When Duquesne University's Division of Marketing and Communications started planning to launch a new image campaign for the fall, the marketing and advertising teams wanted to bring in some new talent. Thankfully, new talent was found just across campus-students in the Mary Pappert School of Music.
Duquesne's marketing and advertising teams took their idea to Thomas Kikta, chair of the Commercial Music, Media and Jazz Department, who was tasked earlier this year with finding a creative solution for conducting remote lessons, classes and auditions due to COVID-19. His solution? The Digigram/IQOYA *SERV/LINK.
The Digigram/IQOYA *SERV/LINK is a multi-channel system using audio codecs that provides pristine audio quality in tandem with video conferencing platforms like Zoom. While Zoom audio quality is functional for most classes across the University, music classes require reliable, high-quality audio so instructors can hear things like vibrato and tonal quality. The Mary Pappert School of Music is the first school in the world to use this system for distance learning.
This technology could also lend itself to help produce Duquesne's new image commercial virtually.
The collaboration was a perfect fit for the Institute of Entertainment, Music and Media Arts (IEMMA), which Kikta and the School of Music launched in 2019. IEMMA aims to help each music student develop an entrepreneurial mindset to help them generate multiple revenue streams through their creative abilities.
"I saw this as a great opportunity for IEMMA to bring together parties that normally wouldn't interact in this way professionally," said Kikta. "This is the IEMMA vision in practice where students can benefit and learn from real world experience."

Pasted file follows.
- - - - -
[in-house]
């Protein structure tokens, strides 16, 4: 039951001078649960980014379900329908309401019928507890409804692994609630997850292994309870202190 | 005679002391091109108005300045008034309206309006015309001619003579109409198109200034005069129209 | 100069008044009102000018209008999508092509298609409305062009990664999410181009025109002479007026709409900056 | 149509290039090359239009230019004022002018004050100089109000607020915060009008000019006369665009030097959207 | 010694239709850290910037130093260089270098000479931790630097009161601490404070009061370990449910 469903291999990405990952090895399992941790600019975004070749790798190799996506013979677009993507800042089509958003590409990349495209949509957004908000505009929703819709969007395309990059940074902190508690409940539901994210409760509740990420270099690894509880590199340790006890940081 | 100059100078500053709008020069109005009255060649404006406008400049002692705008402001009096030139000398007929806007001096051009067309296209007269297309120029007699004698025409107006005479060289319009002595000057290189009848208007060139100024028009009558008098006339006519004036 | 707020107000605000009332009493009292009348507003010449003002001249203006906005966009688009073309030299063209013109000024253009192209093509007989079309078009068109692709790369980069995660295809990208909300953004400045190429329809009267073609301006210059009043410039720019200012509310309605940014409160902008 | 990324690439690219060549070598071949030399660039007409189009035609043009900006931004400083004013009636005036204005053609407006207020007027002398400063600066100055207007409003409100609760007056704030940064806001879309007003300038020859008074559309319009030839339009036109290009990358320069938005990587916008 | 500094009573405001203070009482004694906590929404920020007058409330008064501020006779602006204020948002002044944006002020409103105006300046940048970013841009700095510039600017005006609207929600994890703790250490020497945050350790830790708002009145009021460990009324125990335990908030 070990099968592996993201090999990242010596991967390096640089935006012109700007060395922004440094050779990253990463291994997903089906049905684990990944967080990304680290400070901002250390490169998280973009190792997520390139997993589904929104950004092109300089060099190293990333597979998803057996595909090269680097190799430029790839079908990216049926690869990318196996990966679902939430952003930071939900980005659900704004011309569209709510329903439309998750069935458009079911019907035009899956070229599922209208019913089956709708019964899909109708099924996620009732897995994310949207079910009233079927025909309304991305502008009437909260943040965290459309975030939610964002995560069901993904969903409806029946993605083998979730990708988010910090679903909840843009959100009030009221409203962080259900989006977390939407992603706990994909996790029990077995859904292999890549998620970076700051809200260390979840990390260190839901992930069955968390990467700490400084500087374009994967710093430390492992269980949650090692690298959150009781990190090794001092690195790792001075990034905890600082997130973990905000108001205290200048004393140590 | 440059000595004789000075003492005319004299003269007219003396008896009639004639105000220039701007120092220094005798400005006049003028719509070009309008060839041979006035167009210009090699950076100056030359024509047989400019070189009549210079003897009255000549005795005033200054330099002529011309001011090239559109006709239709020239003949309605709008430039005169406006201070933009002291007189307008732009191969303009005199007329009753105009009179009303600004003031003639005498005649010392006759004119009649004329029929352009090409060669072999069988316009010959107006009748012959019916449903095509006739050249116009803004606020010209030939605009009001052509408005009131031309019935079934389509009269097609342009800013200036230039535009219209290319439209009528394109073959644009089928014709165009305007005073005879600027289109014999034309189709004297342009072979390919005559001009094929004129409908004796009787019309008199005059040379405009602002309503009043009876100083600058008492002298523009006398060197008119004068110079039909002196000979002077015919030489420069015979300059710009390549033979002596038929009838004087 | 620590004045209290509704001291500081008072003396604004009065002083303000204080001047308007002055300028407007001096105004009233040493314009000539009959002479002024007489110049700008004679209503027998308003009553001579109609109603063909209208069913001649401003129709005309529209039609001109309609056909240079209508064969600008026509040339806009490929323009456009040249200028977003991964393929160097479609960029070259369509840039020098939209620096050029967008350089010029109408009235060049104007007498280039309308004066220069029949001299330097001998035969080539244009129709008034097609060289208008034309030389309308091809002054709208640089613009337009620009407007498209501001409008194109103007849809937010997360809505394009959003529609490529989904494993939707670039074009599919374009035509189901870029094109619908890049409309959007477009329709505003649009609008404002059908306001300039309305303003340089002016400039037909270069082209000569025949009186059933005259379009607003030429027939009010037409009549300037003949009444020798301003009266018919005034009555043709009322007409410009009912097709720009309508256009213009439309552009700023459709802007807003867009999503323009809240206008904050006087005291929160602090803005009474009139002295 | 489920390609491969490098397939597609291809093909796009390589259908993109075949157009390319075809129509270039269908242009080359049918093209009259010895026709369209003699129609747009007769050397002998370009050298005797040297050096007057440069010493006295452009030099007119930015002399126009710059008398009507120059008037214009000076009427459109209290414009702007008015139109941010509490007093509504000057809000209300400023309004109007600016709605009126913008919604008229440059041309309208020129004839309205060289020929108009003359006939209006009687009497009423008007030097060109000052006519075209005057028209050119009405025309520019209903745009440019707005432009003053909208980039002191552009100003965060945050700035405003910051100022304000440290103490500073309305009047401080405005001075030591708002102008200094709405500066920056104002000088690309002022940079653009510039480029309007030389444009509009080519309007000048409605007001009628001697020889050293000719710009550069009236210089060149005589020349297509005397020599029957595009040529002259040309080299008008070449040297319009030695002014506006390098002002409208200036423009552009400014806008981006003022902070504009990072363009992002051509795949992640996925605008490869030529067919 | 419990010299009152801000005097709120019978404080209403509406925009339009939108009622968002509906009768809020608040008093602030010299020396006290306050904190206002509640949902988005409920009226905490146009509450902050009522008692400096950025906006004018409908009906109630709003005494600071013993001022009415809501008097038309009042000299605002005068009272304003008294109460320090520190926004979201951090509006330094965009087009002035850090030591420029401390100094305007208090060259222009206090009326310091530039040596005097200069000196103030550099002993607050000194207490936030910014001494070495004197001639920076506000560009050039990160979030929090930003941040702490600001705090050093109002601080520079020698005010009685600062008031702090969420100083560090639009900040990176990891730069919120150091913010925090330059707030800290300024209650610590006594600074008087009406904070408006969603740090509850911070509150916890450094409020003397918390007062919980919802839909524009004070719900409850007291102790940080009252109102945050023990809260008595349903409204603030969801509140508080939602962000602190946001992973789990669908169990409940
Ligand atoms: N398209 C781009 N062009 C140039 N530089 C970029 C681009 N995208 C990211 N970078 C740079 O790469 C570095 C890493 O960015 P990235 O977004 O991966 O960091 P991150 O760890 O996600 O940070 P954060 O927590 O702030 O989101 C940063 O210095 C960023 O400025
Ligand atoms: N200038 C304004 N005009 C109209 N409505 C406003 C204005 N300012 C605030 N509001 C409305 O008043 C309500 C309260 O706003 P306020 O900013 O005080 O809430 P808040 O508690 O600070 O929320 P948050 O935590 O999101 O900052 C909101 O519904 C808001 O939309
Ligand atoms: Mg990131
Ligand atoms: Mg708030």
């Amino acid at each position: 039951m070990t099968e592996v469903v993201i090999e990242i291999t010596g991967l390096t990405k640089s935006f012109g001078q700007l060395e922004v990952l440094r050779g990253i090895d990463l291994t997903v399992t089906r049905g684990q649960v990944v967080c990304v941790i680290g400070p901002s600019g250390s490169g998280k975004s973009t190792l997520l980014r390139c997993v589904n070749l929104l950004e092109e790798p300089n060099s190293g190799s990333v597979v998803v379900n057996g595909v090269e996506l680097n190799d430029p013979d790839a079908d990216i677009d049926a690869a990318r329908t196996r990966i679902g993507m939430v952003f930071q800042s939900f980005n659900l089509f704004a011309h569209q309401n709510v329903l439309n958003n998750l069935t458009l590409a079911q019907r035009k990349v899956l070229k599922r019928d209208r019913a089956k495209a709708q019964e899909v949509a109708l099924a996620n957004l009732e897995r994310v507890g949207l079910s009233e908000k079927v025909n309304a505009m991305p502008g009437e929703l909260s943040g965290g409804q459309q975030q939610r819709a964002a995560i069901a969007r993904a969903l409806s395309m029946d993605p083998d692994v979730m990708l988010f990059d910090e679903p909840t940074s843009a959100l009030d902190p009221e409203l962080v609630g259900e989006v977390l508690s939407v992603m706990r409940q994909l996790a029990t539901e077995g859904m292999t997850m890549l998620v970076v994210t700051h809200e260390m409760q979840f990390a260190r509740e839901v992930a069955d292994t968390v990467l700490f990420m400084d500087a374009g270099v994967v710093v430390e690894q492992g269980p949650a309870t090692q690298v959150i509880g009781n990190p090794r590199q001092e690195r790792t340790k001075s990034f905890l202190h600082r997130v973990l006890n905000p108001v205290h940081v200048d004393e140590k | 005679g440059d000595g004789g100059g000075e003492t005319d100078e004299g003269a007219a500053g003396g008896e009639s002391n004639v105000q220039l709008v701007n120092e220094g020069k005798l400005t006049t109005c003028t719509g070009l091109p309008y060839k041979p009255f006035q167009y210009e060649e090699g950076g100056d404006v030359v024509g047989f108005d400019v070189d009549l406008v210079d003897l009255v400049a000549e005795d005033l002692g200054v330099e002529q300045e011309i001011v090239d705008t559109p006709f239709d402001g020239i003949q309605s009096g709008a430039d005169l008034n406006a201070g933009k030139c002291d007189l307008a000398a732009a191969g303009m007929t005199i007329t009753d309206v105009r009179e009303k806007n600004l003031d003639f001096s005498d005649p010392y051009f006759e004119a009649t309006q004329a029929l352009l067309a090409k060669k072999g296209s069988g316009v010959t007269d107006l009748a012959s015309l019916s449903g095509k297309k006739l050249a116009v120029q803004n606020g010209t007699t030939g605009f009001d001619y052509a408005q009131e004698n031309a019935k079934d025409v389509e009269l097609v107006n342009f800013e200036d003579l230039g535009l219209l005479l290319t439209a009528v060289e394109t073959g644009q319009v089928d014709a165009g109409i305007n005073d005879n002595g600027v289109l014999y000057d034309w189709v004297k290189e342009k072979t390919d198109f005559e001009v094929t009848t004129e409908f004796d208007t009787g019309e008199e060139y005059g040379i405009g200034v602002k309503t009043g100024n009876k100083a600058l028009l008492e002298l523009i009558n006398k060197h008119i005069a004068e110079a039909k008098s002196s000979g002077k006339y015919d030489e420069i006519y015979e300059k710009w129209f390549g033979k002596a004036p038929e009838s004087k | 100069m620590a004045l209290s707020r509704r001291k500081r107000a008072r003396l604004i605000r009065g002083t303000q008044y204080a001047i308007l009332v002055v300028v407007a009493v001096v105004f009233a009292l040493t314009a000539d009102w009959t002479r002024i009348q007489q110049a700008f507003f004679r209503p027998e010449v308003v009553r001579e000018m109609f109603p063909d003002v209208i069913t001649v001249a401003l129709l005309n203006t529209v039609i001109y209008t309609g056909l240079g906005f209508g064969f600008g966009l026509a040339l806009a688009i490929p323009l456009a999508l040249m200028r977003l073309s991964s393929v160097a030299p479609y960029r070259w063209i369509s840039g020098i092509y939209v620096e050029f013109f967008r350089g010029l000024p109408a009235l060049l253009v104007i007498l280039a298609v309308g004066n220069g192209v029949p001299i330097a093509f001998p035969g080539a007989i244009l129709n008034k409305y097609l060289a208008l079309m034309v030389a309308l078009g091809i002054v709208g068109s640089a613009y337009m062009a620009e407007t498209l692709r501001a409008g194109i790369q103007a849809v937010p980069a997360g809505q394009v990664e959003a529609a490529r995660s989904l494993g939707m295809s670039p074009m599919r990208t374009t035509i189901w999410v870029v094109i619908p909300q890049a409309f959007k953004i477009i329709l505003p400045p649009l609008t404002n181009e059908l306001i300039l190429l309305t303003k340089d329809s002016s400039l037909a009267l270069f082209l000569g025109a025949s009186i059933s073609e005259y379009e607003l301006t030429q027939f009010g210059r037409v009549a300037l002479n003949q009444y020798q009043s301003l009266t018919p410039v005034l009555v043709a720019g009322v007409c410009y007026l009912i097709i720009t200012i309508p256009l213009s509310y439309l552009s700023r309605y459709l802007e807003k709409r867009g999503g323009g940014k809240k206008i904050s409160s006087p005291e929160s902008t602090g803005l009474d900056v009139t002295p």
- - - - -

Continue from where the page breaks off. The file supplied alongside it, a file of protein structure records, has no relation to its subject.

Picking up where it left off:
Through an audition process, two students were chosen to provide an original music track and voice over for the new campaign.
It took just five hours for sophomore media composition student Colby Hill to compose and record original music for the commercial spot. Hill, who is from New Castle, Pa., recorded his piece in his home studio.
"I've been composing for many years and have attempted multiple times to get my music out to a greater audience, and when this opportunity came along, I was excited to get started," said Hill. "Although my music has been performed for many people, getting out to an audience this size is super exciting. It feels like my music is finally being 'heard'. I'm excited to take on more projects like this throughout my career."
Joshua Bryan-Branker, a sophomore music education major, provided the voice over from his home in Baltimore, Md. Kikta, while in Pittsburgh, was able to record Bryan-Branker in real time doing his voice over while members of Duquesne's marketing and advertising teams tuned in and gave direction.
"It was like having everyone in the recording studio together, but instead, we were spread across the east coast," said Kikta. For Hill and Bryan-Branker, it is an opportunity to have a national broadcasting piece featured in their professional portfolios.
"I had no prior voice over background and it was exciting to get to work on this project," said Bryan-Branker. "I got to learn more about microphones and recording equipment, as well as how to be more expressive vocally. As a musician, these concepts are some that I'll carry with me throughout my career. I am thankful to be able to use my voice to help promote Duquesne."
The image campaign-which officially launched on Aug. 17-will appear on television, radio and digital platforms, as well as on social media platforms like YouTube and Snapchat. The commercial spot will appear within primetime programming such as Big Brother and the Emmy Awards ceremony.
"From start to finish, everything was Duquesne," said Katy Broskey, advertising manager at Duquesne. "The music composition, narration, video strategy and all editing were all done in-house. It was really a great way to showcase the caliber of talent we have here at Duquesne across our faculty, staff and students."